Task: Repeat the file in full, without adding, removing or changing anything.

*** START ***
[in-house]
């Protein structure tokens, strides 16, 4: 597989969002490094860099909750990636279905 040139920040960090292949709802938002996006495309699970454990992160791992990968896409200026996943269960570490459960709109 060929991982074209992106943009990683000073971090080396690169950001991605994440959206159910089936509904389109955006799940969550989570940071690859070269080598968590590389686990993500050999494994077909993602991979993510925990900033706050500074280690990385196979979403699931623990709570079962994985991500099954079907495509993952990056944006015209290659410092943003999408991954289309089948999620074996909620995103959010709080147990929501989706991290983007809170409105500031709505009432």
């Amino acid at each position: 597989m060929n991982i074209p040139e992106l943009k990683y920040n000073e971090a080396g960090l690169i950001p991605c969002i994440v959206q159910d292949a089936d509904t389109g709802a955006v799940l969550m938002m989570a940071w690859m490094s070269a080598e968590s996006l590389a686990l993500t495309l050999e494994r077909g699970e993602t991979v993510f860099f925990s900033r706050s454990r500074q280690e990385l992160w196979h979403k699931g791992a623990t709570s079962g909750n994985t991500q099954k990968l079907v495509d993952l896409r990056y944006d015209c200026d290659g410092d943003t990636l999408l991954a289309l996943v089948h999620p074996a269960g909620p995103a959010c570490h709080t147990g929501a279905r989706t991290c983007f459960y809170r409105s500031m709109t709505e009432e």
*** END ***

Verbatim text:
[in-house]
């Protein structure tokens, strides 16, 4: 597989969002490094860099909750990636279905 040139920040960090292949709802938002996006495309699970454990992160791992990968896409200026996943269960570490459960709109 060929991982074209992106943009990683000073971090080396690169950001991605994440959206159910089936509904389109955006799940969550989570940071690859070269080598968590590389686990993500050999494994077909993602991979993510925990900033706050500074280690990385196979979403699931623990709570079962994985991500099954079907495509993952990056944006015209290659410092943003999408991954289309089948999620074996909620995103959010709080147990929501989706991290983007809170409105500031709505009432």
């Amino acid at each position: 597989m060929n991982i074209p040139e992106l943009k990683y920040n000073e971090a080396g960090l690169i950001p991605c969002i994440v959206q159910d292949a089936d509904t389109g709802a955006v799940l969550m938002m989570a940071w690859m490094s070269a080598e968590s996006l590389a686990l993500t495309l050999e494994r077909g699970e993602t991979v993510f860099f925990s900033r706050s454990r500074q280690e990385l992160w196979h979403k699931g791992a623990t709570s079962g909750n994985t991500q099954k990968l079907v495509d993952l896409r990056y944006d015209c200026d290659g410092d943003t990636l999408l991954a289309l996943v089948h999620p074996a269960g909620p995103a959010c570490h709080t147990g929501a279905r989706t991290c983007f459960y809170r409105s500031m709109t709505e009432e």